Medal of Honor U.S. Army

Medal of Honor U.S. Army

BY DUANE VACHON – Leroy A. Mendonca was a Portuguese American soldier in the United States Army during the Korean War. He was posthumously awarded the Medal of Honor.

It was on July 4th 1951 when Sergeant LeRoy A. Mendonca, U.S. Army, Company B, 7th Infantry Regiment, 3d Infantry Division near Chich-on, Korea made the ultimate sacrifice.

LeRoy was born in Honolulu on August 2nd 1932 he died on July 4, 1951.  He was three weeks short of his 19th birthday. He entered the service from Honolulu and is buried at the National Memorial Cemetery Of The Pacific, his final resting place is Q1408.

After his platoon, in an exhaustive fight, had captured Hill 586, the newly won positions were assaulted during the night by a numerically superior enemy force. On July 4, 1951, so he voluntarily remained in an exposed position to cover his platoon’s withdrawal. Although wounded and out of ammunition, he fought hand to hand with the enemy, killing 37, until he was mortally wounded.

For his outstanding leadership and great valor, Sergeant Mendonca was awarded the Medal of Honor, the Purple Heart, the Combat Infantryman’s Badge, the Korean Service Medal, the United Nations Service Medal, the National Defense Service Medal, the Korean Presidential Unit Citation and the Republic of Korea War Service Medal.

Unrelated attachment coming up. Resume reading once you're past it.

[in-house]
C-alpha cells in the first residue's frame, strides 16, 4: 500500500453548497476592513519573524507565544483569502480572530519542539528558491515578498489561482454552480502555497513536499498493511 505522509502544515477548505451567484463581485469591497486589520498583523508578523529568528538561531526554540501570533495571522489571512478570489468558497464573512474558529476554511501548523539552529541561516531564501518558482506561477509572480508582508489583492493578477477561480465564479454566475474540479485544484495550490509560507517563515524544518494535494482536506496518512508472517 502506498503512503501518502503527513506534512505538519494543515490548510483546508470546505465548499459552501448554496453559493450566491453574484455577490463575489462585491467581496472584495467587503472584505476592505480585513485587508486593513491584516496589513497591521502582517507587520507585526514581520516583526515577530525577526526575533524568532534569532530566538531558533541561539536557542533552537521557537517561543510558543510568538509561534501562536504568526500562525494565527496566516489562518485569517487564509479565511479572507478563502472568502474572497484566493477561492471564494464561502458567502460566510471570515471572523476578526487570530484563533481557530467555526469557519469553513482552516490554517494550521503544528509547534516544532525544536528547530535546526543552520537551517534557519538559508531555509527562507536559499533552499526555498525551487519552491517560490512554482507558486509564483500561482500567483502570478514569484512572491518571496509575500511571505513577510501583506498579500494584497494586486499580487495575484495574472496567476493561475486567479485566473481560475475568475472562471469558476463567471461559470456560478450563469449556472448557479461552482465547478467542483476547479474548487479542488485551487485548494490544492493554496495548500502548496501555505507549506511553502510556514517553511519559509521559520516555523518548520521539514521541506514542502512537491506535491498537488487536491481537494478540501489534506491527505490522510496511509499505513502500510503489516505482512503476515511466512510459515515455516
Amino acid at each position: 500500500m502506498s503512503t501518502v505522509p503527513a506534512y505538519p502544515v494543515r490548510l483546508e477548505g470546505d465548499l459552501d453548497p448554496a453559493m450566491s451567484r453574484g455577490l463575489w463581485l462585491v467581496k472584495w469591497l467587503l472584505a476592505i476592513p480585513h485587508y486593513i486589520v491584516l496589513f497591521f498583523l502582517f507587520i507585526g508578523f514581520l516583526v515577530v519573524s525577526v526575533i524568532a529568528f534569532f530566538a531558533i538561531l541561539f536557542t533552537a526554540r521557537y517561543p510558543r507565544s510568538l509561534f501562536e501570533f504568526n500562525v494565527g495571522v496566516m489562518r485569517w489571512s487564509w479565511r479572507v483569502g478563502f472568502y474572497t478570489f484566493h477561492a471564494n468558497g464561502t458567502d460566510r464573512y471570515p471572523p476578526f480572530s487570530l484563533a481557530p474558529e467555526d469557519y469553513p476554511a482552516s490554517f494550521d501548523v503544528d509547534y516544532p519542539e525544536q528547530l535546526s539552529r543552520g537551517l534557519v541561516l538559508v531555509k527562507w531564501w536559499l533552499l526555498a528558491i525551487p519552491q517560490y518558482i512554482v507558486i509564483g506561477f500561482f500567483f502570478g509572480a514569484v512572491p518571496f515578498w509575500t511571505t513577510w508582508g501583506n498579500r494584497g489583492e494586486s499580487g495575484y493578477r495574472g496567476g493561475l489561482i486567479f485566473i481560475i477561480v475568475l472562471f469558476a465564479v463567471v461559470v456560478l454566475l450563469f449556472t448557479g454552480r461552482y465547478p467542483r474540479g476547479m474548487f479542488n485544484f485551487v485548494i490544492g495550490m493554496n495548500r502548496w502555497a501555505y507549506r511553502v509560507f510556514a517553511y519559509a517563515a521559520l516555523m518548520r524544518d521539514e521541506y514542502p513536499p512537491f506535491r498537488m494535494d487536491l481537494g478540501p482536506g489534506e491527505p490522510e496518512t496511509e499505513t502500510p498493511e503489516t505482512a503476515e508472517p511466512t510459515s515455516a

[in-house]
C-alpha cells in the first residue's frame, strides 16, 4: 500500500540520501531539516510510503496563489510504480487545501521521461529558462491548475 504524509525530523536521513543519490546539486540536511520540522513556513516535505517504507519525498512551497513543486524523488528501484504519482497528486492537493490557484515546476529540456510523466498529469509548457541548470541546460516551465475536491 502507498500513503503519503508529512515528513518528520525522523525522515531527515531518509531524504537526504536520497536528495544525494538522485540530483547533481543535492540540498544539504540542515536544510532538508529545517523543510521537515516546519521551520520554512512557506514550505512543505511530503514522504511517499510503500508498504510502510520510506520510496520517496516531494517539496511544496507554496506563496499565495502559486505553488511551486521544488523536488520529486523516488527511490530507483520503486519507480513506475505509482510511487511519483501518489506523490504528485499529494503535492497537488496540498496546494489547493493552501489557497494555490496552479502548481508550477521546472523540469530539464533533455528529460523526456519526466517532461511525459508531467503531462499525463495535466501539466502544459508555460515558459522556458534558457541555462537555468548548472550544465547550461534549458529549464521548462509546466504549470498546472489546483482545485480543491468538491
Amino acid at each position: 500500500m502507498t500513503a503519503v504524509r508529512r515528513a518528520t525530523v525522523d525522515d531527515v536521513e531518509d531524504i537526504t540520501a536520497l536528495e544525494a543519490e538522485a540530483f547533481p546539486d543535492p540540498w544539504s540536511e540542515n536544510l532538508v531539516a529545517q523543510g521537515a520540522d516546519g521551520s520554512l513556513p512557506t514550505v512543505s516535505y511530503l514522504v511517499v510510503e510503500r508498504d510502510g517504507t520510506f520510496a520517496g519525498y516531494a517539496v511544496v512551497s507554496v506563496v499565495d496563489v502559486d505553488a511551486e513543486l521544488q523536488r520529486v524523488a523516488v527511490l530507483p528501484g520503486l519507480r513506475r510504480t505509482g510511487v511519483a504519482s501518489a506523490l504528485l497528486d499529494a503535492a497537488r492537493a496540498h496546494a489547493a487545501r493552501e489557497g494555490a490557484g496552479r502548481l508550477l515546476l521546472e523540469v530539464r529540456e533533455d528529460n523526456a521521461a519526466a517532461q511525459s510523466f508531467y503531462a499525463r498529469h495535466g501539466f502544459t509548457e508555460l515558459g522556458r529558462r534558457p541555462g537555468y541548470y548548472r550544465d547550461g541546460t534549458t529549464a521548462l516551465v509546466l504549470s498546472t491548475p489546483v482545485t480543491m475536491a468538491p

Citation: Sgt. LeRoy A. Mendonca, distinguished himself by conspicuous gallantry above and beyond the call of duty in action against the enemy. After his platoon, in an exhaustive fight, had captured Hill 586, the newly won positions were assaulted during the night by a numerically superior enemy force. When the 1st Platoon positions were outflanked and under great pressure and the platoon was ordered to withdraw to a secondary line of defense, Sgt. Mendonca voluntarily remained in an exposed position and covered the platoon’s withdrawal. Although under murderous enemy fire, he fired his weapon and hurled grenades at the onrushing enemy until his supply of ammunition was exhausted. He fought on, clubbing with his rifle and using his bayonet until he was mortally wounded. After the action it was estimated that Sgt. Mendonca had accounted for 37 enemy casualties. His daring actions stalled the crushing assault, protecting the platoon’s withdrawal to secondary positions, and enabling the entire unit to repel the enemy attack and retain possession of the vital hilltop position. Sgt. Mendonca’s extraordinary gallantry and exemplary valor are in keeping with the highest traditions of the U.S. Army.

 

Editor’s note: The story originally had the recipient as Filipino and Portuguese but his family assures us that he was 100 percent Portuguese. We regret the error.

 

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